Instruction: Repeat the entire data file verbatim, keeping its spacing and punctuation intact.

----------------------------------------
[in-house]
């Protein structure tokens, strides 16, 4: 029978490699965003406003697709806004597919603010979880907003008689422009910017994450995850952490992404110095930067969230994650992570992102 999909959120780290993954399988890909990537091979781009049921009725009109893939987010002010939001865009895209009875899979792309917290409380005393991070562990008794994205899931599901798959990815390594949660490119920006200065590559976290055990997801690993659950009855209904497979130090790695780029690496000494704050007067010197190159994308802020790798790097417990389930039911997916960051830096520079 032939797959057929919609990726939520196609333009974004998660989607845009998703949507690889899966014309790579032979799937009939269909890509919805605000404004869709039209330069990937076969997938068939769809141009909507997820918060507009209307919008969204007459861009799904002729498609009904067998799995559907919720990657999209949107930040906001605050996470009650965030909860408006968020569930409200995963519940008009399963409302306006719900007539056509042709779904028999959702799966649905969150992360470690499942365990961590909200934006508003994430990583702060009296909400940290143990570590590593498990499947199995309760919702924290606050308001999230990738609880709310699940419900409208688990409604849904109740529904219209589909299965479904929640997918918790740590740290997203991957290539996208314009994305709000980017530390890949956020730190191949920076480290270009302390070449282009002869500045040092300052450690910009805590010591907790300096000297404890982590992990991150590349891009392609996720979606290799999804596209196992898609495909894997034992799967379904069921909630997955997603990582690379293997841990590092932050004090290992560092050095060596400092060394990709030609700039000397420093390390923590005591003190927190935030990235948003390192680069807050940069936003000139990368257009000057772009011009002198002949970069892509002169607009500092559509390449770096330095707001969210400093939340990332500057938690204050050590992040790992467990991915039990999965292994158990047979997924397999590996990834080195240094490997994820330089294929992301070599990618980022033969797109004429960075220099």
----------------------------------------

[in-house]
């Protein structure tokens, strides 16, 4: 029978490699965003406003697709806004597919603010979880907003008689422009910017994450995850952490992404110095930067969230994650992570992102 999909959120780290993954399988890909990537091979781009049921009725009109893939987010002010939001865009895209009875899979792309917290409380005393991070562990008794994205899931599901798959990815390594949660490119920006200065590559976290055990997801690993659950009855209904497979130090790695780029690496000494704050007067010197190159994308802020790798790097417990389930039911997916960051830096520079 032939797959057929919609990726939520196609333009974004998660989607845009998703949507690889899966014309790579032979799937009939269909890509919805605000404004869709039209330069990937076969997938068939769809141009909507997820918060507009209307919008969204007459861009799904002729498609009904067998799995559907919720990657999209949107930040906001605050996470009650965030909860408006968020569930409200995963519940008009399963409302306006719900007539056509042709779904028999959702799966649905969150992360470690499942365990961590909200934006508003994430990583702060009296909400940290143990570590590593498990499947199995309760919702924290606050308001999230990738609880709310699940419900409208688990409604849904109740529904219209589909299965479904929640997918918790740590740290997203991957290539996208314009994305709000980017530390890949956020730190191949920076480290270009302390070449282009002869500045040092300052450690910009805590010591907790300096000297404890982590992990991150590349891009392609996720979606290799999804596209196992898609495909894997034992799967379904069921909630997955997603990582690379293997841990590092932050004090290992560092050095060596400092060394990709030609700039000397420093390390923590005591003190927190935030990235948003390192680069807050940069936003000139990368257009000057772009011009002198002949970069892509002169607009500092559509390449770096330095707001969210400093939340990332500057938690204050050590992040790992467990991915039990999965292994158990047979997924397999590996990834080195240094490997994820330089294929992301070599990618980022033969797109004429960075220099």